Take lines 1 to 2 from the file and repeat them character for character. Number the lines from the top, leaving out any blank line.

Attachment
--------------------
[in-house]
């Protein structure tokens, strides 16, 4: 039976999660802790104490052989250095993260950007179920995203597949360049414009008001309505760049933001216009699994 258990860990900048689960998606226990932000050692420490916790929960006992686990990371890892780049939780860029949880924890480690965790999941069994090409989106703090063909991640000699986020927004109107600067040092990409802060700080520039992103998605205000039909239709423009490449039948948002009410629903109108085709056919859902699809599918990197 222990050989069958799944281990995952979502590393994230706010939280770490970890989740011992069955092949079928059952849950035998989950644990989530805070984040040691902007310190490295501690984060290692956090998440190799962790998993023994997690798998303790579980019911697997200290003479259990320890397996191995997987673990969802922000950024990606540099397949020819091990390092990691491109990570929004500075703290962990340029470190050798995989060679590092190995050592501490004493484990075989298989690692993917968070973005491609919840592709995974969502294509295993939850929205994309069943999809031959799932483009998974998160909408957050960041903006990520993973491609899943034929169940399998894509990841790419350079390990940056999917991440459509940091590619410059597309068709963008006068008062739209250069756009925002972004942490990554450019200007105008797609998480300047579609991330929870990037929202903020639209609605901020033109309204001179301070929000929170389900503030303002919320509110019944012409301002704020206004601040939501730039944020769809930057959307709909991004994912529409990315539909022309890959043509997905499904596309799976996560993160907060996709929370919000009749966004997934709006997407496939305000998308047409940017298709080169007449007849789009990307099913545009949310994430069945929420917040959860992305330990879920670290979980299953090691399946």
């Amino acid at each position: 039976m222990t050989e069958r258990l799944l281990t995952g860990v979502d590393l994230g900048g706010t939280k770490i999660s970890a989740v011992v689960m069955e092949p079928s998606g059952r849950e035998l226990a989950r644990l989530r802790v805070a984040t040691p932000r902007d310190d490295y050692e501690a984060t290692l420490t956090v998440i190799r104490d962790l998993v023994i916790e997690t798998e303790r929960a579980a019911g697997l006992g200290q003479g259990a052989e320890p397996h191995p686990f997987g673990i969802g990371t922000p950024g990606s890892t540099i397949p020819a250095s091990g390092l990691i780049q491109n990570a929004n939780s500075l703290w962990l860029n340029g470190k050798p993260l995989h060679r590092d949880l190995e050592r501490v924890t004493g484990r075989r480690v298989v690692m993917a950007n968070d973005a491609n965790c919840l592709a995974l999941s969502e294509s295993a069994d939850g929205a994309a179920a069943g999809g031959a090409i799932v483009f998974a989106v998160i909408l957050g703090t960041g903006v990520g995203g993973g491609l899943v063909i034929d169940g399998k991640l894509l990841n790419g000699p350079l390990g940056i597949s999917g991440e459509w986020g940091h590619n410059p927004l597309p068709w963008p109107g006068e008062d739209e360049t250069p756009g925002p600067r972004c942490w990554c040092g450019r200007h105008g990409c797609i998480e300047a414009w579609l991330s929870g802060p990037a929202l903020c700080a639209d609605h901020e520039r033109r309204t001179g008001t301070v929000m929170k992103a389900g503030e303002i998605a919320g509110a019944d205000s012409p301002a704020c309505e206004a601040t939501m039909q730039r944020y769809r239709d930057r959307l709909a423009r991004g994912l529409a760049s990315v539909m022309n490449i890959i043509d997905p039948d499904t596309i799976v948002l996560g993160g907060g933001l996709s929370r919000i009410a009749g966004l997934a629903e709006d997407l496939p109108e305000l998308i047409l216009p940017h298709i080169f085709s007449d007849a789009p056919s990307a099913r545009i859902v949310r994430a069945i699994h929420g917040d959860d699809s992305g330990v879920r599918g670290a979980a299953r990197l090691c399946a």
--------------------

[in-house]
């Protein structure tokens, strides 16, 4: 039976999660802790104490052989250095993260950007179920995203597949360049414009008001309505760049933001216009699994 258990860990900048689960998606226990932000050692420490916790929960006992686990990371890892780049939780860029949880924890480690965790999941069994090409989106703090063909991640000699986020927004109107600067040092990409802060700080520039992103998605205000039909239709423009490449039948948002009410629903109108085709056919859902699809599918990197 222990050989069958799944281990995952979502590393994230706010939280770490970890989740011992069955092949079928059952849950035998989950644990989530805070984040040691902007310190490295501690984060290692956090998440190799962790998993023994997690798998303790579980019911697997200290003479259990320890397996191995997987673990969802922000950024990606540099397949020819091990390092990691491109990570929004500075703290962990340029470190050798995989060679590092190995050592501490004493484990075989298989690692993917968070973005491609919840592709995974969502294509295993939850929205994309069943999809031959799932483009998974998160909408957050960041903006990520993973491609899943034929169940399998894509990841790419350079390990940056999917991440459509940091590619410059597309068709963008006068008062739209250069756009925002972004942490990554450019200007105008797609998480300047579609991330929870990037929202903020639209609605901020033109309204001179301070929000929170389900503030303002919320509110019944012409301002704020206004601040939501730039944020769809930057959307709909991004994912529409990315539909022309890959043509997905499904596309799976996560993160907060996709929370919000009749966004997934709006997407496939305000998308047409940017298709080169007449007849789009990307099913545009949310994430069945929420917040959860992305330990879920670290979980299953090691399946």